November 2021

PDF of Zine

1. Explosions

“If the popularity of... the various Lethal Weapons or Die Hards reveals anything, it is that most Americans seem to rather like the idea of property destruction. If they did not themselves harbor a certain hidden glee at the idea of someone smashing a branch of their local bank, or a McDonald’s (not to mention police cars, shopping malls, and complex construction machinery), it’s hard to imagine why they would so regularly pay money to watch idealistic do-gooders smashing and blowing them up for hours on end.”

-David Graeber, On the Phenomenology of Giant Puppets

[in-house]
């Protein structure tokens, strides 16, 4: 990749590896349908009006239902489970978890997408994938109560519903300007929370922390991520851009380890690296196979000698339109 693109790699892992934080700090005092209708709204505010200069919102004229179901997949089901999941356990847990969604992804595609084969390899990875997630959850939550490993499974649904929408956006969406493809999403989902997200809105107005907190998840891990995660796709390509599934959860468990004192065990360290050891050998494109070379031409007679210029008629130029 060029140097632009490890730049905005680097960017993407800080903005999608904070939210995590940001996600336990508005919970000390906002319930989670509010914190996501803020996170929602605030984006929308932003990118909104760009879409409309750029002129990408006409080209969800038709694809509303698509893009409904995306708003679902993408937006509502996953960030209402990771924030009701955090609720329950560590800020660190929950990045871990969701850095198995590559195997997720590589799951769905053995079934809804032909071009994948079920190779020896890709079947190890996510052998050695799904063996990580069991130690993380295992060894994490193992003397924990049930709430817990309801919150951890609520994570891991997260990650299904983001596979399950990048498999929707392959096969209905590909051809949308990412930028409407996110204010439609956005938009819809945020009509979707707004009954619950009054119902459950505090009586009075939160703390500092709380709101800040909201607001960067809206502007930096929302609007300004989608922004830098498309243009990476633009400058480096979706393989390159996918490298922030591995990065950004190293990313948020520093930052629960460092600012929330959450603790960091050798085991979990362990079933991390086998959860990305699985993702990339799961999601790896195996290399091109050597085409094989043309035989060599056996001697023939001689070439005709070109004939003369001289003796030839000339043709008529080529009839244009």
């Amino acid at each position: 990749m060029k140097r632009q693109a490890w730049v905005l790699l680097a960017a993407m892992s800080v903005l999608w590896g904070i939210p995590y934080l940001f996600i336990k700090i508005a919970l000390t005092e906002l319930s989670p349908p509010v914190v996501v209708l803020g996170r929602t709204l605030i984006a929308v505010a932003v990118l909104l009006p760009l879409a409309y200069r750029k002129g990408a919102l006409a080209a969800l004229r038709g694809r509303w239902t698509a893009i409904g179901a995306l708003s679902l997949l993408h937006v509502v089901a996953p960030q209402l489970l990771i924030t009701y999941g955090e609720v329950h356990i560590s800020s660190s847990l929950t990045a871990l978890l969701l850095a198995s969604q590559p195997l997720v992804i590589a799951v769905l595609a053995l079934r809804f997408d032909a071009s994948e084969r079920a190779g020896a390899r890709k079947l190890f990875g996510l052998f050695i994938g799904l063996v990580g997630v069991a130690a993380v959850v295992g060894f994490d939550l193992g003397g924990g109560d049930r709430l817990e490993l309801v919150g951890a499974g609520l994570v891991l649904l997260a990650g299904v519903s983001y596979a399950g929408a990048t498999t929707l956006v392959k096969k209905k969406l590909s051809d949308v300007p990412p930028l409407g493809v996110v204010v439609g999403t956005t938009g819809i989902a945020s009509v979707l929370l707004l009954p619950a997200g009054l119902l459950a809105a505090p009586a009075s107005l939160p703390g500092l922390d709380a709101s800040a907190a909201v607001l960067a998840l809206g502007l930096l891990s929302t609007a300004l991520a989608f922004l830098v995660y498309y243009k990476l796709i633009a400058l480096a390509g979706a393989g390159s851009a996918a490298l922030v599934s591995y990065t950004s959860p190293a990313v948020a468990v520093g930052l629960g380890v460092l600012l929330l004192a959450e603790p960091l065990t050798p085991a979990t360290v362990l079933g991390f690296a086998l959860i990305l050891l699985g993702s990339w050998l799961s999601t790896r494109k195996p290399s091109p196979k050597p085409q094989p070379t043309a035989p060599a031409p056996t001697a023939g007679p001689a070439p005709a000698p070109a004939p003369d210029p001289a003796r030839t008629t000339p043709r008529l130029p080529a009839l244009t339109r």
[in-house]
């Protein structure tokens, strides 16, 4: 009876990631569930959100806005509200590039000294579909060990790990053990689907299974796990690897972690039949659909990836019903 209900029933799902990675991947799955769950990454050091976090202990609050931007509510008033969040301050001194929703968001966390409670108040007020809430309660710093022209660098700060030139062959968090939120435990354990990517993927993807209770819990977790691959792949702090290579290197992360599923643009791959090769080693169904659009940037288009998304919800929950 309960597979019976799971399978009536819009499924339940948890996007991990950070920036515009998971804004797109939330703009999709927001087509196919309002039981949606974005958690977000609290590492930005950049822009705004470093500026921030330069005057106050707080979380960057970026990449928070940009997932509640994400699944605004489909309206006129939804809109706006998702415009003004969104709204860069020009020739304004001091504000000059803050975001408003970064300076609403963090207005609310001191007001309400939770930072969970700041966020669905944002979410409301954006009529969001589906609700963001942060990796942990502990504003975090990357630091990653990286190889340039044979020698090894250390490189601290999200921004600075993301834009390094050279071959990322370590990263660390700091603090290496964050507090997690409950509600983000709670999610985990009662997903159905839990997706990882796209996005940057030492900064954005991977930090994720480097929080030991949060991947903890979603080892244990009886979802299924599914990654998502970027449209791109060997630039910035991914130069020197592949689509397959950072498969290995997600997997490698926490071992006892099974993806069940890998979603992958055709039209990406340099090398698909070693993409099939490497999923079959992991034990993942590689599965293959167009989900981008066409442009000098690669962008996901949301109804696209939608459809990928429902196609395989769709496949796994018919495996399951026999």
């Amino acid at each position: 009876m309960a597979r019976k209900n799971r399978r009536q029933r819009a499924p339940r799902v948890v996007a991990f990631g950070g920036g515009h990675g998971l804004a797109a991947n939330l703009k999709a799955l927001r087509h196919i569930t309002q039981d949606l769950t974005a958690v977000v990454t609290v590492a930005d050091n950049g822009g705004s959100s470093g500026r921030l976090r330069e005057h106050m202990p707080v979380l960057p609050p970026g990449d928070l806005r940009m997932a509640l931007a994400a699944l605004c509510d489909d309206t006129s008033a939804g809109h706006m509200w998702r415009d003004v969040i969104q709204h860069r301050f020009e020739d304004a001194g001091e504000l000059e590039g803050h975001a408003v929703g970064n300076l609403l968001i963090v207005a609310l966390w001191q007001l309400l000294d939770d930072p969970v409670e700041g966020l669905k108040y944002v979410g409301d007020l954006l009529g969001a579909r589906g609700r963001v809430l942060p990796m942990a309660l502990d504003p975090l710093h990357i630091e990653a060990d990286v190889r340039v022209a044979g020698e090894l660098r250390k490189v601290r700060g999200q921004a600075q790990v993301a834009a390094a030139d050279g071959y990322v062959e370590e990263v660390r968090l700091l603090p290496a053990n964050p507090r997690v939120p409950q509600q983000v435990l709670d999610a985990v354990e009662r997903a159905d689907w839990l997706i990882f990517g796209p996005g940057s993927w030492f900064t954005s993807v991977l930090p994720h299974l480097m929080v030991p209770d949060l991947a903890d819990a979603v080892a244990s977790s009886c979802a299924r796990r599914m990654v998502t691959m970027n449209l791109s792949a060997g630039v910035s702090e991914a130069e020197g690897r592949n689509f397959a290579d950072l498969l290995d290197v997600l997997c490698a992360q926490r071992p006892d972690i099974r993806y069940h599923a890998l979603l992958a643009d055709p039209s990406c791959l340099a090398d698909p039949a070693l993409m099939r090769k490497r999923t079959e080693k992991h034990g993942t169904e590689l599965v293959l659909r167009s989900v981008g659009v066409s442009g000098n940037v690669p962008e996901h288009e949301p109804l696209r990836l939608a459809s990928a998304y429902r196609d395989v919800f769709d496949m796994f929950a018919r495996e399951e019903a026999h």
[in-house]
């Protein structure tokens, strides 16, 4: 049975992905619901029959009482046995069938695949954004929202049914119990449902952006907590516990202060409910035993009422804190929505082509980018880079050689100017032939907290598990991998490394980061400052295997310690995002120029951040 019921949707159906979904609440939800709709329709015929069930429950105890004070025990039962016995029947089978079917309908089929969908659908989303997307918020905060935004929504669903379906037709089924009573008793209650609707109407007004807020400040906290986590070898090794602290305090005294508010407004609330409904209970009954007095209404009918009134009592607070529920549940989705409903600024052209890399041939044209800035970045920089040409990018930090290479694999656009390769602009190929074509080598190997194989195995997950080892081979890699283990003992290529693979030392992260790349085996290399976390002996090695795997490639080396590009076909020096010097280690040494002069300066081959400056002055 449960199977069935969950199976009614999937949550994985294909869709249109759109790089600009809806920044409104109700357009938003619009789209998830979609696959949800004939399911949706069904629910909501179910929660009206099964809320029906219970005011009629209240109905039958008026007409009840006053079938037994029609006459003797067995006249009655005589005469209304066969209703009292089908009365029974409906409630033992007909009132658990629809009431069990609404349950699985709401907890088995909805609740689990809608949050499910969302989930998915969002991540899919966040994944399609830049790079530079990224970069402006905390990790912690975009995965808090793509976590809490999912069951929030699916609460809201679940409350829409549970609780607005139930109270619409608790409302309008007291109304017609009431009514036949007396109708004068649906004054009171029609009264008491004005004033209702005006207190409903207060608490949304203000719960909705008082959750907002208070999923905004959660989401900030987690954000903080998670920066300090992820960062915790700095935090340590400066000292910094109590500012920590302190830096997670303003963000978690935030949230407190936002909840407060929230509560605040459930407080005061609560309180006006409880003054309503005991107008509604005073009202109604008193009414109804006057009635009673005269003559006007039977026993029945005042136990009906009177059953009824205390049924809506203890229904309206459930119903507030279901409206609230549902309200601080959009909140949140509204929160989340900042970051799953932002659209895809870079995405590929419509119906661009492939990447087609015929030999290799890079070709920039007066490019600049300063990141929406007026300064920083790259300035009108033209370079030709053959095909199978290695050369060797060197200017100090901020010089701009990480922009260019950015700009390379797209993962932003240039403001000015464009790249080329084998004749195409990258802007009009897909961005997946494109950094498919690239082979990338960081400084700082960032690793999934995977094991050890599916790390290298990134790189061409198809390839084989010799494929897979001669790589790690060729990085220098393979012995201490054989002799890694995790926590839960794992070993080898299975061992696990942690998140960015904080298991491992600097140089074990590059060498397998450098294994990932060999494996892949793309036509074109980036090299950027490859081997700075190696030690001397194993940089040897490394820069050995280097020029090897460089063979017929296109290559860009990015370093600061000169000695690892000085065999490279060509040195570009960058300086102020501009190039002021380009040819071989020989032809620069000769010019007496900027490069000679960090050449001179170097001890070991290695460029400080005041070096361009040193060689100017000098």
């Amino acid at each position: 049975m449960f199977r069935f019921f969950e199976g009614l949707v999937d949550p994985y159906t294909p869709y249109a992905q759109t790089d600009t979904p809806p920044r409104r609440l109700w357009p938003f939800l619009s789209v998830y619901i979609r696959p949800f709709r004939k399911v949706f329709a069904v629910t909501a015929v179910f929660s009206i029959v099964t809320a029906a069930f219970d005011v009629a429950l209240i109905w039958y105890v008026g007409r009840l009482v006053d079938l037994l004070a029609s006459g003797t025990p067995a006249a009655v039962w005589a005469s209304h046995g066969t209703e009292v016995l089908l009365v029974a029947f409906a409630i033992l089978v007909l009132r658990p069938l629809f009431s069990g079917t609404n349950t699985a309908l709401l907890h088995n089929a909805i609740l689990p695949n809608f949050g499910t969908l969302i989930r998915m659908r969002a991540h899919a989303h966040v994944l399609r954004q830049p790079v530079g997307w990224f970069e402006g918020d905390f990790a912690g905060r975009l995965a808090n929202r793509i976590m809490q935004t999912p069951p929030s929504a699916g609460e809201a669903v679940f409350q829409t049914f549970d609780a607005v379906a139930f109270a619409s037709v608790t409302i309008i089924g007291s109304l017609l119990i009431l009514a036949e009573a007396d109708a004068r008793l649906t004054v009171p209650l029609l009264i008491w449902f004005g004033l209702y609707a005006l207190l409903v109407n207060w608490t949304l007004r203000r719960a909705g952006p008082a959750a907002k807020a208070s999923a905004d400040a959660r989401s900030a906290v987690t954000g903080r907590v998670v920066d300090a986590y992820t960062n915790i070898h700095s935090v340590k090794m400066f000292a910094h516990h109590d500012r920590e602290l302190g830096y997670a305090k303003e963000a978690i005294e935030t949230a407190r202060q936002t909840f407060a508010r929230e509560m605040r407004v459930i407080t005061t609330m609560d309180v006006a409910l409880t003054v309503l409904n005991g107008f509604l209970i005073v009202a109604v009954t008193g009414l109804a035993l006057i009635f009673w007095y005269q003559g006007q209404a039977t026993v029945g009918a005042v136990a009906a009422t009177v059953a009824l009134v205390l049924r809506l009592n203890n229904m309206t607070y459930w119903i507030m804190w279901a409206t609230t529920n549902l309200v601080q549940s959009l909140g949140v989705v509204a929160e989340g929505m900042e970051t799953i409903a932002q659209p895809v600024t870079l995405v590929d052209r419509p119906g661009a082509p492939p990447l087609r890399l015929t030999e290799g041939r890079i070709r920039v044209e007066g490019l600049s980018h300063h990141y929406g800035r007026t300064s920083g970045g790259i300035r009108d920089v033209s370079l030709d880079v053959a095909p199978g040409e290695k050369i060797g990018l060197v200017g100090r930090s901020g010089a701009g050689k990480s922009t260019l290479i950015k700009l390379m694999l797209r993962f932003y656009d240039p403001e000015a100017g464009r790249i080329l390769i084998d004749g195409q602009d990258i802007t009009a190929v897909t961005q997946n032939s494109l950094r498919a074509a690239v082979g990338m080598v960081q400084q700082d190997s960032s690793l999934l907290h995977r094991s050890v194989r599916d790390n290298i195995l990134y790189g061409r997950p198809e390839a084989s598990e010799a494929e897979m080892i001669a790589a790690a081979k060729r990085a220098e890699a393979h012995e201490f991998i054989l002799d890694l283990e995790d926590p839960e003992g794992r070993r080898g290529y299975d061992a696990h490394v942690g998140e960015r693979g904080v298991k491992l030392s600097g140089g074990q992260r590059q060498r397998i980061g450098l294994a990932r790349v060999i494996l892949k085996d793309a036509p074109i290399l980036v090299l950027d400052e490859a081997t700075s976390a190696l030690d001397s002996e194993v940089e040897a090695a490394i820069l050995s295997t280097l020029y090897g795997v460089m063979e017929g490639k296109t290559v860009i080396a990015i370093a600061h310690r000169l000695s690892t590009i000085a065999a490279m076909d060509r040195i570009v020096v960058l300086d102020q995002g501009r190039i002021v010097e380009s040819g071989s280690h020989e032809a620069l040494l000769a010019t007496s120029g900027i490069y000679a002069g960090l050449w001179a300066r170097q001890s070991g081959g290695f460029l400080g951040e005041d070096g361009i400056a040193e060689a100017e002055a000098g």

All good dystopian fiction can be interpreted as either a description of the present or a warning for the future, and while the most fruitful treatment of The Matrix must surely still be as a powerful, flexible, and metaphorical allegory, it’s rather stunning how much an entirely literal reading of the movie plays on the anxieties of life in 2021. Are we living in a simulation? Will A.I. pose an existential threat to humanity? I don’t believe these questions were being asked seriously in the public sphere when I first saw The Matrix, but then, I can’t really be sure what was happening in the public sphere at that time. I was ten years old, and I had to get special permission from my parents to see a movie with so much violence.